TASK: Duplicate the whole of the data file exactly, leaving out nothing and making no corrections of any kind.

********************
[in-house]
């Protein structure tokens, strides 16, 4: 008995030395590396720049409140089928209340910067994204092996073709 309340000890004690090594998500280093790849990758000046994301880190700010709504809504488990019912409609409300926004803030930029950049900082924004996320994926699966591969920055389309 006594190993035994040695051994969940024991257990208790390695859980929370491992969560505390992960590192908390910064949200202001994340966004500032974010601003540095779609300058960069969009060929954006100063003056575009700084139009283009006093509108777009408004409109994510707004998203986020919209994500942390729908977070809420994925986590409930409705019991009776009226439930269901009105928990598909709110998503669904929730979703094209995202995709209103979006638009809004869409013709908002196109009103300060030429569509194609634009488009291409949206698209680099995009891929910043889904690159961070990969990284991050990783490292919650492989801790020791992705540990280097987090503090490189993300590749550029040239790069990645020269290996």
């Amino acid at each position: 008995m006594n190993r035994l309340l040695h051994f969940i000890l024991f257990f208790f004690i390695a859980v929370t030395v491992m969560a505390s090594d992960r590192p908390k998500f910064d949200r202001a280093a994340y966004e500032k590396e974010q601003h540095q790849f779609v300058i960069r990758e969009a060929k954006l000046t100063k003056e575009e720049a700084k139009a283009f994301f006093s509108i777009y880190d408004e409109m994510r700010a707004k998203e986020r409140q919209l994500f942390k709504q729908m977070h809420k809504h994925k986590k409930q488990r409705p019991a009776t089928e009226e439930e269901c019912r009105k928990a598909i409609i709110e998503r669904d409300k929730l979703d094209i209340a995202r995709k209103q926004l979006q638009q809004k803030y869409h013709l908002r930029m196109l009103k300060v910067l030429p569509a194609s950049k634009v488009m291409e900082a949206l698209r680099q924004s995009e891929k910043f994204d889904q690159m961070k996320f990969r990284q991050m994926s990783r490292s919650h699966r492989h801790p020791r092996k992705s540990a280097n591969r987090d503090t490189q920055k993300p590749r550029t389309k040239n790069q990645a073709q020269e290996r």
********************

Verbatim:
[in-house]
């Protein structure tokens, strides 16, 4: 008995030395590396720049409140089928209340910067994204092996073709 309340000890004690090594998500280093790849990758000046994301880190700010709504809504488990019912409609409300926004803030930029950049900082924004996320994926699966591969920055389309 006594190993035994040695051994969940024991257990208790390695859980929370491992969560505390992960590192908390910064949200202001994340966004500032974010601003540095779609300058960069969009060929954006100063003056575009700084139009283009006093509108777009408004409109994510707004998203986020919209994500942390729908977070809420994925986590409930409705019991009776009226439930269901009105928990598909709110998503669904929730979703094209995202995709209103979006638009809004869409013709908002196109009103300060030429569509194609634009488009291409949206698209680099995009891929910043889904690159961070990969990284991050990783490292919650492989801790020791992705540990280097987090503090490189993300590749550029040239790069990645020269290996």
């Amino acid at each position: 008995m006594n190993r035994l309340l040695h051994f969940i000890l024991f257990f208790f004690i390695a859980v929370t030395v491992m969560a505390s090594d992960r590192p908390k998500f910064d949200r202001a280093a994340y966004e500032k590396e974010q601003h540095q790849f779609v300058i960069r990758e969009a060929k954006l000046t100063k003056e575009e720049a700084k139009a283009f994301f006093s509108i777009y880190d408004e409109m994510r700010a707004k998203e986020r409140q919209l994500f942390k709504q729908m977070h809420k809504h994925k986590k409930q488990r409705p019991a009776t089928e009226e439930e269901c019912r009105k928990a598909i409609i709110e998503r669904d409300k929730l979703d094209i209340a995202r995709k209103q926004l979006q638009q809004k803030y869409h013709l908002r930029m196109l009103k300060v910067l030429p569509a194609s950049k634009v488009m291409e900082a949206l698209r680099q924004s995009e891929k910043f994204d889904q690159m961070k996320f990969r990284q991050m994926s990783r490292s919650h699966r492989h801790p020791r092996k992705s540990a280097n591969r987090d503090t490189q920055k993300p590749r550029t389309k040239n790069q990645a073709q020269e290996r």